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System Outages Tuesday, October 18, 2022 ×

Blacklisted by Spamhaus SBLCSS


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This might be off-topic but I would appreciate some help because I am at a loss :(

I've got a server with Linode and it comes with two IP addresses, one IPv4 and one IPv6. The server is running CentOS 7, with Apache virtualhosts that host static html pages and postfix/dovecot for my personal email. So far so good.

Now here comes the crazy thing. Spamhaus will list my IPv6 address in their SBLCSS blacklist, continuously (I delist and a few hours later its listed again).

The server is not compromised, its a vanilla CentOS 7 with SELinux enabled and running Apache for static html pages, the server cpu usage is 0% and network is also at 0%. I even shutdown the server and my IPv6 address STILL got listed by Spamhaus even tough the server was turned off. I am can only conclude that my server is not compromised, maybe Spamhaus is running some kind of net-block-wide auto-block system that also covers my own IPv6 address.

My IPv4 has never been listed, in case you are wondering, and neither of my two addresses got listed on any other blacklist that I know of. I tried to contact Spamhaus but they don't have any contact information on their website.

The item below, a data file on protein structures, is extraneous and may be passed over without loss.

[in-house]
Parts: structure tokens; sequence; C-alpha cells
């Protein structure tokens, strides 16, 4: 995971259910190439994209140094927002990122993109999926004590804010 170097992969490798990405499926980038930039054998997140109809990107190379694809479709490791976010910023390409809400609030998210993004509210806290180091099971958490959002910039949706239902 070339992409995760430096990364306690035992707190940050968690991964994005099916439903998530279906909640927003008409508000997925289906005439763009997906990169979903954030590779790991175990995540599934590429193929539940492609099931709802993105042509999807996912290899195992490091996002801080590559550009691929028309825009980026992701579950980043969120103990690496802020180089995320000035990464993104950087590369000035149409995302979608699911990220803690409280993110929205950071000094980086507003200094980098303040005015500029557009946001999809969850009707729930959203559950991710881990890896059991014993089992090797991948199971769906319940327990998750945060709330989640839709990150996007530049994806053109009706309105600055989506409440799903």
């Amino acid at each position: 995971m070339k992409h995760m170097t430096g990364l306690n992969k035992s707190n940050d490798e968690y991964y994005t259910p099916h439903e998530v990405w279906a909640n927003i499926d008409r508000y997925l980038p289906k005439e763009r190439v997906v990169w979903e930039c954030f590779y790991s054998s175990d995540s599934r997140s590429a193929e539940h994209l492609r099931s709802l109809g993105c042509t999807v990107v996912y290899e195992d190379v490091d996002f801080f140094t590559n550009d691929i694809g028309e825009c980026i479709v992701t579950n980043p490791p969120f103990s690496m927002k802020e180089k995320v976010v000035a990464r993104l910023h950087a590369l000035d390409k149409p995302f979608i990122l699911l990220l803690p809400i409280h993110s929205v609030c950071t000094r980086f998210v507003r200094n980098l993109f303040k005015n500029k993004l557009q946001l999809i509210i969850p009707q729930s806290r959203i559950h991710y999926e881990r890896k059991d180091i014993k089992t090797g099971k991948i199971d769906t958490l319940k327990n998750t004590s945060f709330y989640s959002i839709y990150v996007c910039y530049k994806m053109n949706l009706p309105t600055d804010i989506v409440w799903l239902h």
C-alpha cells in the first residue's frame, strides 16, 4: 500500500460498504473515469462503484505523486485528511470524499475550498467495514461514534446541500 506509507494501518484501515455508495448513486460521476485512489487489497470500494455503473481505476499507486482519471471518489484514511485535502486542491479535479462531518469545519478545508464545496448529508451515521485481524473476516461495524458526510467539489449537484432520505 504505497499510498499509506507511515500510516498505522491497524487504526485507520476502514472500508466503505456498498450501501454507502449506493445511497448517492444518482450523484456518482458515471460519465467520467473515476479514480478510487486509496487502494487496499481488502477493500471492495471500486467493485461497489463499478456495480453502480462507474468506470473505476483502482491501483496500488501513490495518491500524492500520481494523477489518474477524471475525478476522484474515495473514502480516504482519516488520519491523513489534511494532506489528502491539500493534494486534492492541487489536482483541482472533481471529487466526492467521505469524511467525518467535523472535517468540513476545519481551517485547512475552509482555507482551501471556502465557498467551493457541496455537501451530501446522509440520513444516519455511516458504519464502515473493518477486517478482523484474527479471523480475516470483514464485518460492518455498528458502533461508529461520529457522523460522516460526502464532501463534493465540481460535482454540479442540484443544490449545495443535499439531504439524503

I would appreciate any suggestions please.

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Have you contacted Spamhaus?

Have you talked with those that connect your server to the greater internet to insure that your IP is not shared?

Of course without knowing your IP only general ideas can be offered.

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There is no contact information on Spamhaus, they clearly state that they do not want any sort of communication.

Yes my IP is static unique and on my server only (of which I only have access for my personal domains). I've setup DKIM, SPF, DMARC and things have been running smoothly for many many years.

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  • 2 weeks later...

According to Spamhaus's FAQs about SBL CSS (https://www.spamhaus.org/faq/section/Spamhaus CSS), for IPv6 addresses their listings are not of single addresses but of ranges of addresses that are small enough that they should only cover a single customer:


CSS lists "/64" CIDR blocks in IPv6. Without such aggregation, IPv6 zone size could become unworkably large. Also, various gaming strategies used by spammers are much more difficult with aggregated blocks rather than single "/128" IPs. "/64" is the industry standard for the smallest IPv6 allocation to individual customers, even in home-use situations like cable, DSL or wireless. Thus, for ISPs which follow standard industry practices, CSS IPv6 listings will only affect a single customer.

If your provider have only allocated a single IPv6 address rather than a full /64 for your server, and have multiple customers in the same /64 address range, then they are ignoring standard practice for IPv6 addressing in a way that could mean that you're being affected by bad behaviour by other customers of theirs.

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